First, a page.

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The Link between Microseepage, Radiometrics and Other Remote Sensing Indicators

Olson, Robert W.1
1 Olson Exploration, Tulsa, OK.

The use of geochemistry as an oil and gas exploration tool dates back to the 1920’s. In 1981, Pirson recognized that subsurface accumulations of hydrocarbons had an associated negative electric charge that changes the redox potential of the surface above the accumulation. In 1990, Reed Tompkins proposed a unified theory for the cause of remote sensing anomalies. Microseepage of oil and gas from the reservoir would create a relative reducing environment at the surface above the reservoir. This would create an Eh-pH gradient in the surface soil away from the area of the reservoir. Precipitation of the various remote sensing indicators would occur at the preferred position on the gradient; the halo effect. The extension of this concept herein explains why hydrocarbon microseepage is vertical and why Uranium and Potassium concentrations show a periodic mutual divergence when compared to regional background. Catalytic cracking of hydrocarbons in and above the reservoir creates the negative charge at the reservoir. This subsurface negative charge is the equivalent to a South magnetic pole. That creates a relative North magnetic pole at the surface. This creates a series of vertical magnetic fields from the reservoir to the surface. Microseepage of hydrocarbons to the surface occurs as negatively charged hydrocarbon ions, not as hydrocarbon molecules. Thus, this series of vertical magnetic fields is both the driving force and guiding force for vertical hydrocarbon microseepage. The result is a variable Eh-pH gradient field around these vertical magnetic fields which allows semi-concentric precipitation of the remote sensing indicators. Potassium and Uranium have an opposite reaction to a reducing environment. Potassium is leached and Uranium is precipitated. We can measure their concentrations through radiometrics. The data can be processed and plotted to show the periodic mutual divergence (the Potassium-Uranium Couplet) that indicates active hydrocarbon microseepage.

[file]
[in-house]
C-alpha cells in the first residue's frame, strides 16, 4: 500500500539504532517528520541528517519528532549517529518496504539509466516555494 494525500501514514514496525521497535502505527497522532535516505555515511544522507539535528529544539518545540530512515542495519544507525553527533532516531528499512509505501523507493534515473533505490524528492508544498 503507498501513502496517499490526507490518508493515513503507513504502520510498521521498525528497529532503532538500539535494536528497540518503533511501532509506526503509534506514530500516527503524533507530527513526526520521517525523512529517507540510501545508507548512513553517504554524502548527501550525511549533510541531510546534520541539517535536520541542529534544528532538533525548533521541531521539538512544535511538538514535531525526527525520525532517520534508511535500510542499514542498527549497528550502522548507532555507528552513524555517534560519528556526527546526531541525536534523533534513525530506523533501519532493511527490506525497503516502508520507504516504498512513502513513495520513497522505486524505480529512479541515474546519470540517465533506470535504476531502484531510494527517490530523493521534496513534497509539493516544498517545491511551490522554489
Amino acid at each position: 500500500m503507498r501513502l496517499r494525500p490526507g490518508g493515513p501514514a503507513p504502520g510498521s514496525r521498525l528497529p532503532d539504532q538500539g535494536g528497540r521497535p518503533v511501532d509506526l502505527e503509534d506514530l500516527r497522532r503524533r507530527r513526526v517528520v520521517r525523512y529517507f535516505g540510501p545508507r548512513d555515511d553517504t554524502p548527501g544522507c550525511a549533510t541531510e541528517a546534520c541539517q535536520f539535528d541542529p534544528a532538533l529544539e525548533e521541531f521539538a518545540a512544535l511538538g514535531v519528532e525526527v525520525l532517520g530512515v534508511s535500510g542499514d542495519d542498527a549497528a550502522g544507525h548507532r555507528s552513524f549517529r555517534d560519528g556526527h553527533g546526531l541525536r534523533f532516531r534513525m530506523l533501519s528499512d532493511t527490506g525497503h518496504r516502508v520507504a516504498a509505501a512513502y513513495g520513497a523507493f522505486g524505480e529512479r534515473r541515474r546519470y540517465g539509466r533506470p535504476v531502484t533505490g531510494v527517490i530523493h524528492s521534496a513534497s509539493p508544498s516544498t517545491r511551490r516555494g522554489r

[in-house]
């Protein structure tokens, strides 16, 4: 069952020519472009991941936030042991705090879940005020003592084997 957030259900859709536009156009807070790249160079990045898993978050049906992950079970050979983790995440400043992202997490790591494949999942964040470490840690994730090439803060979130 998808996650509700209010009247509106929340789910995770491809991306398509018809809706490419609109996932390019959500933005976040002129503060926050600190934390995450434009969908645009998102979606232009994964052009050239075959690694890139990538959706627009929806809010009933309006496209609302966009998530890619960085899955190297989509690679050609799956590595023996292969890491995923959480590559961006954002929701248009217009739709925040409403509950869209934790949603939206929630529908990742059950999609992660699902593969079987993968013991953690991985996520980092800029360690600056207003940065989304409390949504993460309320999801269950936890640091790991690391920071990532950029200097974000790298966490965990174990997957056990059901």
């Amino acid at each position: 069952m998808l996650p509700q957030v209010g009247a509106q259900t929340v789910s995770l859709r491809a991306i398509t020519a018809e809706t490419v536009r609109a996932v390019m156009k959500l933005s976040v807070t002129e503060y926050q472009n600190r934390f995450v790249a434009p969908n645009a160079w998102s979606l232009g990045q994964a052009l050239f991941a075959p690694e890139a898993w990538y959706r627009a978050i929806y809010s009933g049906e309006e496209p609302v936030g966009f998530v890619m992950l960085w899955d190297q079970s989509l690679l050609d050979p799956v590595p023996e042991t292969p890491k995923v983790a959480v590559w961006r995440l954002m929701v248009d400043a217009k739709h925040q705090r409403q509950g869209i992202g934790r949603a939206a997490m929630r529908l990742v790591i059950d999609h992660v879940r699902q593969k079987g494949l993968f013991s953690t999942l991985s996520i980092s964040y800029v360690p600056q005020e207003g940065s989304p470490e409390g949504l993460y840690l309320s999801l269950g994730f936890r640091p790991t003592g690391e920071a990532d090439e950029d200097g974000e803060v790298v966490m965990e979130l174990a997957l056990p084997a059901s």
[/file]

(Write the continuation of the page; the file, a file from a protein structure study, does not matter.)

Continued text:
AAPG Search and Discovery Article #90090©2009 AAPG Annual Convention and Exhibition, Denver, Colorado, June 7-10, 2009